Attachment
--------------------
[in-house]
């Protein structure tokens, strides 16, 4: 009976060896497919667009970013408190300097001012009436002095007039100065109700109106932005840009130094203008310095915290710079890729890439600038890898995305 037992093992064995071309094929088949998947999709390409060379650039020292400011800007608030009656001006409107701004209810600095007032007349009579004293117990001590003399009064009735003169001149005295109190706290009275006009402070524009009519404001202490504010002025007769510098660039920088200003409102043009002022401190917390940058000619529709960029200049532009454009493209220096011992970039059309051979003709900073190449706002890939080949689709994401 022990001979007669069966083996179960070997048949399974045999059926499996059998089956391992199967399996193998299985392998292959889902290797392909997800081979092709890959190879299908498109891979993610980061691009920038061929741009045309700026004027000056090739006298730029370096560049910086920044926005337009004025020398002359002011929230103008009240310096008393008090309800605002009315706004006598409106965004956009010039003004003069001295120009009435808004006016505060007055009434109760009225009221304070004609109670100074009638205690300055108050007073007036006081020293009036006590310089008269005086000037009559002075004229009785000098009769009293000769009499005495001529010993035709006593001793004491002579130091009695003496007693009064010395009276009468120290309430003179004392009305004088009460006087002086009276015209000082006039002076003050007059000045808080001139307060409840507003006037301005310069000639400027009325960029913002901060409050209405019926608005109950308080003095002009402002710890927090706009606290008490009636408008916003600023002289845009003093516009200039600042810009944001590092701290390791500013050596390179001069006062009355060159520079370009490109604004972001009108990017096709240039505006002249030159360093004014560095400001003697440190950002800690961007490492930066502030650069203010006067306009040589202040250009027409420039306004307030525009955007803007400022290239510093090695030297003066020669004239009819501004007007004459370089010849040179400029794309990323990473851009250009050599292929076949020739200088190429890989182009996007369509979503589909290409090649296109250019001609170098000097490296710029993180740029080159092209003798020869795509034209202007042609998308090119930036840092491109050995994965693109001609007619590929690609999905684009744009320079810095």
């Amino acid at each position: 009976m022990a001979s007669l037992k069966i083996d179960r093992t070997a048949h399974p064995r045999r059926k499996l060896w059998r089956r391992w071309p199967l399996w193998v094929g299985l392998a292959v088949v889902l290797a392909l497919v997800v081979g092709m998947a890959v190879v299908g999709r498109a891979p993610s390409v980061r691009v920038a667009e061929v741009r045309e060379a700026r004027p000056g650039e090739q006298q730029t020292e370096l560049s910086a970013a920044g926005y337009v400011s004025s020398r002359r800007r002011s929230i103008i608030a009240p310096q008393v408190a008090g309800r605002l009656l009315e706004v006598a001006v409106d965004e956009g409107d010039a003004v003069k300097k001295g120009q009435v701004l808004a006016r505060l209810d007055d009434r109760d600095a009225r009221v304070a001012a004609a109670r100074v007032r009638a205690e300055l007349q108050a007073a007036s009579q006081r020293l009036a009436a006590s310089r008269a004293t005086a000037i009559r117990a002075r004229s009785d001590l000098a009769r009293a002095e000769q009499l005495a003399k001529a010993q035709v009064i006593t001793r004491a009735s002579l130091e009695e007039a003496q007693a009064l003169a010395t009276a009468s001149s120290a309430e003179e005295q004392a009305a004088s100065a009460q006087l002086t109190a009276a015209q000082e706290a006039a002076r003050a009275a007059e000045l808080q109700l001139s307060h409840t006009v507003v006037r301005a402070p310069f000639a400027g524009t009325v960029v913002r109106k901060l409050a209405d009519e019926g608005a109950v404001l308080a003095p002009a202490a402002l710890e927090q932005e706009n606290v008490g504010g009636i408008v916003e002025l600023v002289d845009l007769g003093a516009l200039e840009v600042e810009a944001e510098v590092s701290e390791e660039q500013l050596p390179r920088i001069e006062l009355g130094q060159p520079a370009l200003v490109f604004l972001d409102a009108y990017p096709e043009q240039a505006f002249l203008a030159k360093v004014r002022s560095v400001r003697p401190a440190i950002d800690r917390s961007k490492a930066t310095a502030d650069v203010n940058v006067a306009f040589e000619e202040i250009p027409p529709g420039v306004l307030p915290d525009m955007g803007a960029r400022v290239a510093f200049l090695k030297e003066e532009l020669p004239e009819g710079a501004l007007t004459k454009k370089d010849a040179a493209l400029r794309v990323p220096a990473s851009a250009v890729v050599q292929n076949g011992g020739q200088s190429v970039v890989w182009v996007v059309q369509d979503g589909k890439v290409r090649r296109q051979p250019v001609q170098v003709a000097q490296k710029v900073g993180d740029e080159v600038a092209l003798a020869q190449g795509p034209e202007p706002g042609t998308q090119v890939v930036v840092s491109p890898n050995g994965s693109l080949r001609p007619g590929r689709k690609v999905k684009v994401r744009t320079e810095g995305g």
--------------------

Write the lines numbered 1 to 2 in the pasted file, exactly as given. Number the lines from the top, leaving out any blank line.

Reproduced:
[in-house]
């Protein structure tokens, strides 16, 4: 009976060896497919667009970013408190300097001012009436002095007039100065109700109106932005840009130094203008310095915290710079890729890439600038890898995305 037992093992064995071309094929088949998947999709390409060379650039020292400011800007608030009656001006409107701004209810600095007032007349009579004293117990001590003399009064009735003169001149005295109190706290009275006009402070524009009519404001202490504010002025007769510098660039920088200003409102043009002022401190917390940058000619529709960029200049532009454009493209220096011992970039059309051979003709900073190449706002890939080949689709994401 022990001979007669069966083996179960070997048949399974045999059926499996059998089956391992199967399996193998299985392998292959889902290797392909997800081979092709890959190879299908498109891979993610980061691009920038061929741009045309700026004027000056090739006298730029370096560049910086920044926005337009004025020398002359002011929230103008009240310096008393008090309800605002009315706004006598409106965004956009010039003004003069001295120009009435808004006016505060007055009434109760009225009221304070004609109670100074009638205690300055108050007073007036006081020293009036006590310089008269005086000037009559002075004229009785000098009769009293000769009499005495001529010993035709006593001793004491002579130091009695003496007693009064010395009276009468120290309430003179004392009305004088009460006087002086009276015209000082006039002076003050007059000045808080001139307060409840507003006037301005310069000639400027009325960029913002901060409050209405019926608005109950308080003095002009402002710890927090706009606290008490009636408008916003600023002289845009003093516009200039600042810009944001590092701290390791500013050596390179001069006062009355060159520079370009490109604004972001009108990017096709240039505006002249030159360093004014560095400001003697440190950002800690961007490492930066502030650069203010006067306009040589202040250009027409420039306004307030525009955007803007400022290239510093090695030297003066020669004239009819501004007007004459370089010849040179400029794309990323990473851009250009050599292929076949020739200088190429890989182009996007369509979503589909290409090649296109250019001609170098000097490296710029993180740029080159092209003798020869795509034209202007042609998308090119930036840092491109050995994965693109001609007619590929690609999905684009744009320079810095």